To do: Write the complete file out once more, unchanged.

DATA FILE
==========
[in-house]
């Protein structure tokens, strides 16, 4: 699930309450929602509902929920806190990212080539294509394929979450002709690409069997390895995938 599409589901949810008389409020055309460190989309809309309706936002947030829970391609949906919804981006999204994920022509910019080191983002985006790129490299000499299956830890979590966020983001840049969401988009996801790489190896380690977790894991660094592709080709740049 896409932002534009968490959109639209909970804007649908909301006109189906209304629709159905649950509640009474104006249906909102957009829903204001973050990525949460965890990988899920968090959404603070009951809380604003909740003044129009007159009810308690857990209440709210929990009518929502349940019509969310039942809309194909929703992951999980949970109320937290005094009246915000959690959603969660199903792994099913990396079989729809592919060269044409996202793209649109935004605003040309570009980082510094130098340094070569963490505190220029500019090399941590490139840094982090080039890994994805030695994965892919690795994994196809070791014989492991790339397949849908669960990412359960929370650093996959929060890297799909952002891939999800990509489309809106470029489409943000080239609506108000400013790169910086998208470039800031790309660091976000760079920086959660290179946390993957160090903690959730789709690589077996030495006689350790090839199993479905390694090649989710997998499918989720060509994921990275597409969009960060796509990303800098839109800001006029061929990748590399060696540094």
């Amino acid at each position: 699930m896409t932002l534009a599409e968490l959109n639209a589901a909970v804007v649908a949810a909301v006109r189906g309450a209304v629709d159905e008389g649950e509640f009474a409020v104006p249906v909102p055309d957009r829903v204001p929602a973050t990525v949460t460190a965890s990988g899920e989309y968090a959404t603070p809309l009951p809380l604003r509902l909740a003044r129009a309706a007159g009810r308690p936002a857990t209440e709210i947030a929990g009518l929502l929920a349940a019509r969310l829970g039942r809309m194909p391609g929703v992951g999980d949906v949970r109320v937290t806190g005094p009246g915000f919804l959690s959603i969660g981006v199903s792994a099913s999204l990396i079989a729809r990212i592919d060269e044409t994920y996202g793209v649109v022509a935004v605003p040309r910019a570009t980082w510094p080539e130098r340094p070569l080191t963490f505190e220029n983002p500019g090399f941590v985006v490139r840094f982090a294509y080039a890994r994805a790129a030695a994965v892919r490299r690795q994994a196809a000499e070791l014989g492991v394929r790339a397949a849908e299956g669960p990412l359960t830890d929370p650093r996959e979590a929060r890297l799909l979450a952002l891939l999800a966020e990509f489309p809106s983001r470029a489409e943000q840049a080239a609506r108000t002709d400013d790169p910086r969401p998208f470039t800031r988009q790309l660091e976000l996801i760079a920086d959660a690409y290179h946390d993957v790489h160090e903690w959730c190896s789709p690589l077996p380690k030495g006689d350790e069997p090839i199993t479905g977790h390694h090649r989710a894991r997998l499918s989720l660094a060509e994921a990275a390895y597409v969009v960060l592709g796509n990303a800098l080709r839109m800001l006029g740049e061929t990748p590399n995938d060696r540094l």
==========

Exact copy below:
[in-house]
């Protein structure tokens, strides 16, 4: 699930309450929602509902929920806190990212080539294509394929979450002709690409069997390895995938 599409589901949810008389409020055309460190989309809309309706936002947030829970391609949906919804981006999204994920022509910019080191983002985006790129490299000499299956830890979590966020983001840049969401988009996801790489190896380690977790894991660094592709080709740049 896409932002534009968490959109639209909970804007649908909301006109189906209304629709159905649950509640009474104006249906909102957009829903204001973050990525949460965890990988899920968090959404603070009951809380604003909740003044129009007159009810308690857990209440709210929990009518929502349940019509969310039942809309194909929703992951999980949970109320937290005094009246915000959690959603969660199903792994099913990396079989729809592919060269044409996202793209649109935004605003040309570009980082510094130098340094070569963490505190220029500019090399941590490139840094982090080039890994994805030695994965892919690795994994196809070791014989492991790339397949849908669960990412359960929370650093996959929060890297799909952002891939999800990509489309809106470029489409943000080239609506108000400013790169910086998208470039800031790309660091976000760079920086959660290179946390993957160090903690959730789709690589077996030495006689350790090839199993479905390694090649989710997998499918989720060509994921990275597409969009960060796509990303800098839109800001006029061929990748590399060696540094």
């Amino acid at each position: 699930m896409t932002l534009a599409e968490l959109n639209a589901a909970v804007v649908a949810a909301v006109r189906g309450a209304v629709d159905e008389g649950e509640f009474a409020v104006p249906v909102p055309d957009r829903v204001p929602a973050t990525v949460t460190a965890s990988g899920e989309y968090a959404t603070p809309l009951p809380l604003r509902l909740a003044r129009a309706a007159g009810r308690p936002a857990t209440e709210i947030a929990g009518l929502l929920a349940a019509r969310l829970g039942r809309m194909p391609g929703v992951g999980d949906v949970r109320v937290t806190g005094p009246g915000f919804l959690s959603i969660g981006v199903s792994a099913s999204l990396i079989a729809r990212i592919d060269e044409t994920y996202g793209v649109v022509a935004v605003p040309r910019a570009t980082w510094p080539e130098r340094p070569l080191t963490f505190e220029n983002p500019g090399f941590v985006v490139r840094f982090a294509y080039a890994r994805a790129a030695a994965v892919r490299r690795q994994a196809a000499e070791l014989g492991v394929r790339a397949a849908e299956g669960p990412l359960t830890d929370p650093r996959e979590a929060r890297l799909l979450a952002l891939l999800a966020e990509f489309p809106s983001r470029a489409e943000q840049a080239a609506r108000t002709d400013d790169p910086r969401p998208f470039t800031r988009q790309l660091e976000l996801i760079a920086d959660a690409y290179h946390d993957v790489h160090e903690w959730c190896s789709p690589l077996p380690k030495g006689d350790e069997p090839i199993t479905g977790h390694h090649r989710a894991r997998l499918s989720l660094a060509e994921a990275a390895y597409v969009v960060l592709g796509n990303a800098l080709r839109m800001l006029g740049e061929t990748p590399n995938d060696r540094l």